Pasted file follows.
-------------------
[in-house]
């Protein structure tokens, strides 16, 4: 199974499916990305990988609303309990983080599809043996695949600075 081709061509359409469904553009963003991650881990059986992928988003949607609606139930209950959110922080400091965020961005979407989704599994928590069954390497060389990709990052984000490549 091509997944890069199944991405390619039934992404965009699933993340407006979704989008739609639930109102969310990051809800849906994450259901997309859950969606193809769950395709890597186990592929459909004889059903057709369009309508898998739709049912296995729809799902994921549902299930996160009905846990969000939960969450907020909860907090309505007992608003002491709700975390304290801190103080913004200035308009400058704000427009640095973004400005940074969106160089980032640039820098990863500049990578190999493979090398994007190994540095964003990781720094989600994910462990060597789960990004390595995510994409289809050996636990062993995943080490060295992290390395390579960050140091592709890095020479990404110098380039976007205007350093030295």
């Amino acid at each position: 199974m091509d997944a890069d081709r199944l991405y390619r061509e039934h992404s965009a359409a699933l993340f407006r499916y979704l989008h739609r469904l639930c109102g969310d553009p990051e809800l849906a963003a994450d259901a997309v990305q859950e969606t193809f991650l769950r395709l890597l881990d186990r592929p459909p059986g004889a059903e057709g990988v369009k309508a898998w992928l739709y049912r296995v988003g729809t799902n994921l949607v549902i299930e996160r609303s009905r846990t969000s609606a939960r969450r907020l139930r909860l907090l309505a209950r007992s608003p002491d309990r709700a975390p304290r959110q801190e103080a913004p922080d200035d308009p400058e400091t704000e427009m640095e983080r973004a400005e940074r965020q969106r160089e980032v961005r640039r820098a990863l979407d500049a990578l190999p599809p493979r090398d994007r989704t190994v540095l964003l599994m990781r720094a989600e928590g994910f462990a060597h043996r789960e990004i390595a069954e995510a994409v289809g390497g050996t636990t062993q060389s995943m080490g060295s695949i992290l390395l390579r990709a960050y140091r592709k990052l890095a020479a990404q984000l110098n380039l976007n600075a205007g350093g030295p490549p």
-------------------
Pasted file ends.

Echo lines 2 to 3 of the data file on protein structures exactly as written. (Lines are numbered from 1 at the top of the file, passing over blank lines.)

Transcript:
């Protein structure tokens, strides 16, 4: 199974499916990305990988609303309990983080599809043996695949600075 081709061509359409469904553009963003991650881990059986992928988003949607609606139930209950959110922080400091965020961005979407989704599994928590069954390497060389990709990052984000490549 091509997944890069199944991405390619039934992404965009699933993340407006979704989008739609639930109102969310990051809800849906994450259901997309859950969606193809769950395709890597186990592929459909004889059903057709369009309508898998739709049912296995729809799902994921549902299930996160009905846990969000939960969450907020909860907090309505007992608003002491709700975390304290801190103080913004200035308009400058704000427009640095973004400005940074969106160089980032640039820098990863500049990578190999493979090398994007190994540095964003990781720094989600994910462990060597789960990004390595995510994409289809050996636990062993995943080490060295992290390395390579960050140091592709890095020479990404110098380039976007205007350093030295």
């Amino acid at each position: 199974m091509d997944a890069d081709r199944l991405y390619r061509e039934h992404s965009a359409a699933l993340f407006r499916y979704l989008h739609r469904l639930c109102g969310d553009p990051e809800l849906a963003a994450d259901a997309v990305q859950e969606t193809f991650l769950r395709l890597l881990d186990r592929p459909p059986g004889a059903e057709g990988v369009k309508a898998w992928l739709y049912r296995v988003g729809t799902n994921l949607v549902i299930e996160r609303s009905r846990t969000s609606a939960r969450r907020l139930r909860l907090l309505a209950r007992s608003p002491d309990r709700a975390p304290r959110q801190e103080a913004p922080d200035d308009p400058e400091t704000e427009m640095e983080r973004a400005e940074r965020q969106r160089e980032v961005r640039r820098a990863l979407d500049a990578l190999p599809p493979r090398d994007r989704t190994v540095l964003l599994m990781r720094a989600e928590g994910f462990a060597h043996r789960e990004i390595a069954e995510a994409v289809g390497g050996t636990t062993q060389s995943m080490g060295s695949i992290l390395l390579r990709a960050y140091r592709k990052l890095a020479a990404q984000l110098n380039l976007n600075a205007g350093g030295p490549p």